Consequently, the Z values obtained are overstated to some extent. Given the large differences
obtained for p0 and p in each case, we can easily obtain a lower bound for the statistical
signicance by underestimating the number of ‘independent’ stocks. If we assume that there are 50
groups that are completely correlated this reduces the number of stocks by a factor of 10.
Furthermore, if we reduce the number of data points, n, by an additional factor of 3 to compensate
for dependence due to possible time overlap in the patterns, we reduce the value of n by a factor of
Zˆ
n( p r
p0)
p






















np0 (1 - p0)
A2
A3
A4
B1
B2
B3
B4
36.03
34.05
71.22%
2111
3339=
4688
28.92
34.18
73.69%
2465
3455=
4688
27.22
34.14
73.40%
2511
3441=
4688
36.92
34.1
72.58%
2143
3403=
4688
26.7
45.72
67.33%
4428
5650=
8391
20.14
45.48
66.75%
4684
5601=
8391
18.7
45.36
67.00%
4773
5622=
8391
25.71
45.68
67.50%
4489
5664=
8391
119678= 139746= 142321= 121472= 132461= 140101= 142759= 134470=
265648 265648 265648 265648 250923 250923 250923 250923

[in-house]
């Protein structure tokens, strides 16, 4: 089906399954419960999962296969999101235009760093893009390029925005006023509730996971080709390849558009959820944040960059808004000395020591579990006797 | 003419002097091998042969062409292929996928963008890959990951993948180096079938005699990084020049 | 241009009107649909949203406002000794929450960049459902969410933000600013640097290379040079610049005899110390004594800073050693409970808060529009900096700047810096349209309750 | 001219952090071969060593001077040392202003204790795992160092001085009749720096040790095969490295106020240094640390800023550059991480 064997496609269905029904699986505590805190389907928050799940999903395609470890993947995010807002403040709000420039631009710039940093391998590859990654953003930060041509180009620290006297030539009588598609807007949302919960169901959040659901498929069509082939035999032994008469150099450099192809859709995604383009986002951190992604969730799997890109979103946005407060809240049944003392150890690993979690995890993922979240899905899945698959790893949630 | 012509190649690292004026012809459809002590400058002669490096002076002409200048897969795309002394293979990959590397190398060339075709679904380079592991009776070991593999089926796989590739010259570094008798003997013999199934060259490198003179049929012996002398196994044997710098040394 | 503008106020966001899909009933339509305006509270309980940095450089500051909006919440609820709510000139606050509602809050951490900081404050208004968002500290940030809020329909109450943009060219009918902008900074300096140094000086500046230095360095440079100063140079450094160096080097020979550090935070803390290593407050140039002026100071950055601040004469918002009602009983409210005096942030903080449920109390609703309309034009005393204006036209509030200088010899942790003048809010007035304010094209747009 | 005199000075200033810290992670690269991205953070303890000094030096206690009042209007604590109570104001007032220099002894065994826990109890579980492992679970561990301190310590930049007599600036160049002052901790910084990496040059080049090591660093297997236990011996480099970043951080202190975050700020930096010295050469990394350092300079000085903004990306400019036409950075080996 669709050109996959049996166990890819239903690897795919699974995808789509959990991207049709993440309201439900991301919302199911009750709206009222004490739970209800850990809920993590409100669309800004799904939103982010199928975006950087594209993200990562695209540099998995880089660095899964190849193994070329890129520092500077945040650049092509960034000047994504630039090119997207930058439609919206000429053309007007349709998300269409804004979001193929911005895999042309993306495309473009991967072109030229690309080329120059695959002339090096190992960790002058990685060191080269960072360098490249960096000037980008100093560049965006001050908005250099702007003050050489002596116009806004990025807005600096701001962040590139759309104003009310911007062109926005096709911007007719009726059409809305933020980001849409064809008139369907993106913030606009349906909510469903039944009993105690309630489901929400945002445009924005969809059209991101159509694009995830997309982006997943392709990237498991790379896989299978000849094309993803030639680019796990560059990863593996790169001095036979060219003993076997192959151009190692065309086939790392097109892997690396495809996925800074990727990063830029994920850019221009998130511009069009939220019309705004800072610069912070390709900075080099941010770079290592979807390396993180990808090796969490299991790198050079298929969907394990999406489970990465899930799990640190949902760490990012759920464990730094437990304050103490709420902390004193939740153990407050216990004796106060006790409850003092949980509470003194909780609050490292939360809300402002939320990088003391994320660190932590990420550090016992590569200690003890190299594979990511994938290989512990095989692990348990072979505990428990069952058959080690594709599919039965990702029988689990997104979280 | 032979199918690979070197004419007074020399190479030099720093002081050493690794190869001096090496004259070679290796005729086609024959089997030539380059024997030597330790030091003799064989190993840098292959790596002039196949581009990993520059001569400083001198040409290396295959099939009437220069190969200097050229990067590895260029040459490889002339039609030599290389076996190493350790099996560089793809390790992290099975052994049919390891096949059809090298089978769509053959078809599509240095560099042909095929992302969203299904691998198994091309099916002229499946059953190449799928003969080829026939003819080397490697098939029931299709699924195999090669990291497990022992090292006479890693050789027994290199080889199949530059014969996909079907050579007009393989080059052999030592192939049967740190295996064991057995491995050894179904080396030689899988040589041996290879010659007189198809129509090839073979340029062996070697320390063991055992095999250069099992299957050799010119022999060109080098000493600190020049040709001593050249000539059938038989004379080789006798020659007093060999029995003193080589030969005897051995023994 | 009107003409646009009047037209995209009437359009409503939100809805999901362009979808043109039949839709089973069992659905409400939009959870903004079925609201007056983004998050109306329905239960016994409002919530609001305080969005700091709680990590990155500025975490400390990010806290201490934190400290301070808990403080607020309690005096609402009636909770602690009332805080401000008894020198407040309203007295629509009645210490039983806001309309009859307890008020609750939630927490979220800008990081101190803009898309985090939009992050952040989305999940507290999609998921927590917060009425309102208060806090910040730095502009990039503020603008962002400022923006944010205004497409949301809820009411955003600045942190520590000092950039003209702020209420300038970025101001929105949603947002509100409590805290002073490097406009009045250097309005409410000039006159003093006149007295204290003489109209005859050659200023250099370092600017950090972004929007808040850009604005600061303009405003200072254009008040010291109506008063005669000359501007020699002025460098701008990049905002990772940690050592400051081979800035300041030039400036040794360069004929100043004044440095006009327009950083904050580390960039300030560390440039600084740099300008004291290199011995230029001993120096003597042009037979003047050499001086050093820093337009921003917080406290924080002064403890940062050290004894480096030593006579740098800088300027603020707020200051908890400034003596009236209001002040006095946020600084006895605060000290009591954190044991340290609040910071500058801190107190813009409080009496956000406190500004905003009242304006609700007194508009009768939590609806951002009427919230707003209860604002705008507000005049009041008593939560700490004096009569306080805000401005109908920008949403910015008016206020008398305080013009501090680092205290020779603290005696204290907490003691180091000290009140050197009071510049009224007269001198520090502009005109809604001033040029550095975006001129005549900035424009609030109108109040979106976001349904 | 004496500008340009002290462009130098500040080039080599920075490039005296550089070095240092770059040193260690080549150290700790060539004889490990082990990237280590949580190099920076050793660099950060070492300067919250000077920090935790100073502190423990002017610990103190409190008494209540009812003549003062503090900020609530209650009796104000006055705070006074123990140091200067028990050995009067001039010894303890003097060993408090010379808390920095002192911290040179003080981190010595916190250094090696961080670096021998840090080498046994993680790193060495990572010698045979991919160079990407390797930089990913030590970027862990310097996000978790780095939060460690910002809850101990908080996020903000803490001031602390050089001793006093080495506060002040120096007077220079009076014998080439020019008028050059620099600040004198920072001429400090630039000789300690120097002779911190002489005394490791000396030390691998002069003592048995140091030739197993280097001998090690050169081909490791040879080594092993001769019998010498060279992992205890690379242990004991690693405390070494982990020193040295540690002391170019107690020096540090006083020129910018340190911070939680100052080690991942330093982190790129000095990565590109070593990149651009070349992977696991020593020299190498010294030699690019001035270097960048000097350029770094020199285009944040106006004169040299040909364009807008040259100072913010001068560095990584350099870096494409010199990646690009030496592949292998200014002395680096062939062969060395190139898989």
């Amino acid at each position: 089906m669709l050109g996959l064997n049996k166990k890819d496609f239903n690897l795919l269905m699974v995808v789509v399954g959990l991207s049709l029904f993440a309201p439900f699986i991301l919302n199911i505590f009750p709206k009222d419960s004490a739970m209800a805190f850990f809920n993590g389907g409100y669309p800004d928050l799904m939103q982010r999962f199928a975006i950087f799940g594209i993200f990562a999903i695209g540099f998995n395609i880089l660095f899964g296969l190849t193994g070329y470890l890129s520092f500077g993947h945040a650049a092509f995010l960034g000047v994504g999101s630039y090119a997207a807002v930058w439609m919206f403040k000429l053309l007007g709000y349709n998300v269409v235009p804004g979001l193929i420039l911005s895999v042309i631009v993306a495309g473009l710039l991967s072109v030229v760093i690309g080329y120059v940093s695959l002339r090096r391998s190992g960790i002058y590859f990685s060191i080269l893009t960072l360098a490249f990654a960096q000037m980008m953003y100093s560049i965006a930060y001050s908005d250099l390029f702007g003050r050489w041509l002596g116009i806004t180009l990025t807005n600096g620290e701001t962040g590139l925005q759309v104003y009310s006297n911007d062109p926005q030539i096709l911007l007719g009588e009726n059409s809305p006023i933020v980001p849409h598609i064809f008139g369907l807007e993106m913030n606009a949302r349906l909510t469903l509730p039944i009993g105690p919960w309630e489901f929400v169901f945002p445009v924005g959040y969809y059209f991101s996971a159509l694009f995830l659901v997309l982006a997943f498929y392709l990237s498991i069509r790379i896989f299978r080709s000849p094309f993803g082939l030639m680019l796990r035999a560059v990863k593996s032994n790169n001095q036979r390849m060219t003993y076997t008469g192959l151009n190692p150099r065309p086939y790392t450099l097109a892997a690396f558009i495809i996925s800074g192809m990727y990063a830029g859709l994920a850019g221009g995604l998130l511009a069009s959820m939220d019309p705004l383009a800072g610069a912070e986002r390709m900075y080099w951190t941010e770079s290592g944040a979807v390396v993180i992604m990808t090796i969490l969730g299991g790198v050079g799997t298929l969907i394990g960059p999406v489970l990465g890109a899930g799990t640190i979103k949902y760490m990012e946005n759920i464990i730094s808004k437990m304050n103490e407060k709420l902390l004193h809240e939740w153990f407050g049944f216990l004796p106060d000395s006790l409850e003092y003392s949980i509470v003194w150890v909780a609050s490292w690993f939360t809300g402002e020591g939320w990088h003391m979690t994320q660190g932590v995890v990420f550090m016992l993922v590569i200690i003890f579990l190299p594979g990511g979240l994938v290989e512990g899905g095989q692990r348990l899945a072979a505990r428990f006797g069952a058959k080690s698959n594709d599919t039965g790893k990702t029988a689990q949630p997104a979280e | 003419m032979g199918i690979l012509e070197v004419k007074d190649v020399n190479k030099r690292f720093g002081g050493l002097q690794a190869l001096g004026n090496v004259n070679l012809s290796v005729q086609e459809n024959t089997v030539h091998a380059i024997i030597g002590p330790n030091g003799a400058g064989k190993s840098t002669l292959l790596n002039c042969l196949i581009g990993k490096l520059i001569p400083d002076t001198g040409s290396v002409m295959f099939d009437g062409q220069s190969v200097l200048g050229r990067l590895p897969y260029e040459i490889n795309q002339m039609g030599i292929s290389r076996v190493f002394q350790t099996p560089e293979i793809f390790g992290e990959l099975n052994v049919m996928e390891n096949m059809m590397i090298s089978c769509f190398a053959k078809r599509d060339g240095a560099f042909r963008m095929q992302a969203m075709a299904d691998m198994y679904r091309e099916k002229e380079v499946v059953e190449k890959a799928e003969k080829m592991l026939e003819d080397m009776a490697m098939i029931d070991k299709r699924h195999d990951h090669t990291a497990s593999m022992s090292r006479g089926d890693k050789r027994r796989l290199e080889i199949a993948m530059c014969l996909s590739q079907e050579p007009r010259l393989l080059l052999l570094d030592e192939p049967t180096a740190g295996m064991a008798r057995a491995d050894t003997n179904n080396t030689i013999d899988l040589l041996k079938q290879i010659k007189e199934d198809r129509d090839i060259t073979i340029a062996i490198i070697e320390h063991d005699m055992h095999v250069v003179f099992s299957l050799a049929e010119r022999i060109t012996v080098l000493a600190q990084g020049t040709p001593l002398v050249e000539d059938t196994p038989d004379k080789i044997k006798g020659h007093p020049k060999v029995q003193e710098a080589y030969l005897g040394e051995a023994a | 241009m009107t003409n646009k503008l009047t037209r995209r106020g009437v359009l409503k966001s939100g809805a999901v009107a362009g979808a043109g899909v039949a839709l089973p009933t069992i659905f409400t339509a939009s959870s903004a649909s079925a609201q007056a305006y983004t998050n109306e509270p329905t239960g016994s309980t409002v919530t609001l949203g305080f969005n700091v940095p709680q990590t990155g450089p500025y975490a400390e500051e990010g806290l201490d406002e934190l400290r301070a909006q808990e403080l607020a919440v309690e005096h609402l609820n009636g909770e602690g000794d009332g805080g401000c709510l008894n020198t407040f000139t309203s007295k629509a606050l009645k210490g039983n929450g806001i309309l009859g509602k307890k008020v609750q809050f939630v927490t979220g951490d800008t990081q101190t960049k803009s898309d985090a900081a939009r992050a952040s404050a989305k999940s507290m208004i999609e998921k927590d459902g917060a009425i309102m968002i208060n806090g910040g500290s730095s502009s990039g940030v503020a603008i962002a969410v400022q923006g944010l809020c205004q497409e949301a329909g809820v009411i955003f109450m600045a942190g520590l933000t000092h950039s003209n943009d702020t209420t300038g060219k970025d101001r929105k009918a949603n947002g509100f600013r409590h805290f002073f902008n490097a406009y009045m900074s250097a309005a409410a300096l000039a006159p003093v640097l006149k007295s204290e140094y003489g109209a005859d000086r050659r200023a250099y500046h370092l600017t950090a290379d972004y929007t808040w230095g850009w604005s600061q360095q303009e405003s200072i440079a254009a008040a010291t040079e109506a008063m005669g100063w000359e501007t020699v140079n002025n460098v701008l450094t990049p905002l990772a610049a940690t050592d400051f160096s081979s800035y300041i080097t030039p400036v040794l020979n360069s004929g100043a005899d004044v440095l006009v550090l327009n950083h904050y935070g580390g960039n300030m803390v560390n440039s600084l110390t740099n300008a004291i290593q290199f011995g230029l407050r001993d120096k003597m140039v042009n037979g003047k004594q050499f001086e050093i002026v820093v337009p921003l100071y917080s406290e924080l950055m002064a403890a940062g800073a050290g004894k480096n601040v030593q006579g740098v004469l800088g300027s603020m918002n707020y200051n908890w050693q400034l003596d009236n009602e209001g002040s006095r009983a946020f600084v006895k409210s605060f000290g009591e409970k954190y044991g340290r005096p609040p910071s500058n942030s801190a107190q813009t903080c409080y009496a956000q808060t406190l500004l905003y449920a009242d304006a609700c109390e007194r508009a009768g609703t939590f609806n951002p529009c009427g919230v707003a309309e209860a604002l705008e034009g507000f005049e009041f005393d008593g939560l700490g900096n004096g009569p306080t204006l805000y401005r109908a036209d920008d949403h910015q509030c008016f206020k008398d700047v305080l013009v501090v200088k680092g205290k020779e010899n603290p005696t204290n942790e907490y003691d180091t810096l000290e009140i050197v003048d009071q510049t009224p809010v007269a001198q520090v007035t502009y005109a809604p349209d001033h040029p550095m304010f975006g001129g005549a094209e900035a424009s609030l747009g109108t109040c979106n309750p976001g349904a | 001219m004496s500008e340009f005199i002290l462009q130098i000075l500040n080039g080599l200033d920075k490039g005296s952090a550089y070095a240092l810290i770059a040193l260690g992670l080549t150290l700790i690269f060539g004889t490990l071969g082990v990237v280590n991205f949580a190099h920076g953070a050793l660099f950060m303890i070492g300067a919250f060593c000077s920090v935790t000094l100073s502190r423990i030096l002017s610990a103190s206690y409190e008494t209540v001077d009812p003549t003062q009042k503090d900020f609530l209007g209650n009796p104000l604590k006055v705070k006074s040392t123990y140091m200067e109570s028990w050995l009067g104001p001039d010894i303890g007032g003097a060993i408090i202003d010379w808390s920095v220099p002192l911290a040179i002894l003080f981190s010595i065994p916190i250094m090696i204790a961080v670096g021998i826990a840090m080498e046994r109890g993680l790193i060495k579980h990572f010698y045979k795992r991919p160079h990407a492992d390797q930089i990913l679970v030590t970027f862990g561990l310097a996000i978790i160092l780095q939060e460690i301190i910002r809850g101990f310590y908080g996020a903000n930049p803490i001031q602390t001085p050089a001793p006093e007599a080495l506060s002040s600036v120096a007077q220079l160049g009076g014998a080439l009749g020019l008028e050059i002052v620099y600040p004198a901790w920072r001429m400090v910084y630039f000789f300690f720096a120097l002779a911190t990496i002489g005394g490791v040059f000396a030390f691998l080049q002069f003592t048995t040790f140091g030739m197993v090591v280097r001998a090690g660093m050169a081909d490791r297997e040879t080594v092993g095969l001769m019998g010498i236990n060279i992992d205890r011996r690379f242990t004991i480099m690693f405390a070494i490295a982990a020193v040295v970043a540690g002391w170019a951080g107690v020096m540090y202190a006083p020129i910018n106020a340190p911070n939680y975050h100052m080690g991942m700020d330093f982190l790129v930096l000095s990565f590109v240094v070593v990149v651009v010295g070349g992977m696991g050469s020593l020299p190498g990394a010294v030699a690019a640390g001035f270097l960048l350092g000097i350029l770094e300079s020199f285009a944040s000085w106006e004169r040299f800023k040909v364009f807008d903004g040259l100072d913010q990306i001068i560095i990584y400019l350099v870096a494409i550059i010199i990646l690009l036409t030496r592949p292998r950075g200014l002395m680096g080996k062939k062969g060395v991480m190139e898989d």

45.05% 52.60% 53.57% 45.72% 52.78% 55.83% 56.89% 53.50%
A1
Of the n0 points t are in a downtrend, a fraction p0 satisfy A1, namely P(t ‡ 3) , Pavg (t ‡ 4, t ‡ 5, t ‡ 6). If in addition there is a candlestick reversal
pattern in points (t ‡ 1, t ‡ 2, t ‡ 3) then there are a total of n points of which a fraction p satisfy A1, deviating from the null hypothesis ( p ˆ p0) by
36.03 standard deviations. The analogous situation for an uptrend is described by B1 and 26.7 standard deviations is obtained. The conditions A2, A3, A4, and
B2, B3, B4 are modications of A1 and B1 respectively that establish robustness.
Number of standard deviations
away from the null hypothesis
ˆ
Standard deviation
r
p
np0
p0
np
n
n0 p0
n0
Percentage
Expected number
With Candlestick reversal
Percent
Overall number
Equation
Table 2. Statistics for the S&P 500 stocks.
The predictive power of price patterns
199
200
Caginalp and Laurent
30. Since Z is proportional to n1=2, this means that the values of Z would be reduced by a factor of
(30) 1=2 ˆ 5:5. The, the Z value for (A1) is reduced from 36.03 to 6.58 while (B1) has its value
reduced from 26.7 to 4.88, etc. Consequently, even with exaggerated assumptions on dependency,
one has a high degree of condence in the statistical signicance of the result. In fact, since we are
using the open and close of three days’ trading, it is unlikely that a large number of stocks in one
sector will all have a morning star, for example, during the same time period.
The results show that the patterns provide an excellent short-term prediction for the course of
prices. In fact, the TWS and the TIU patterns are predictive about three-fourths of the time for most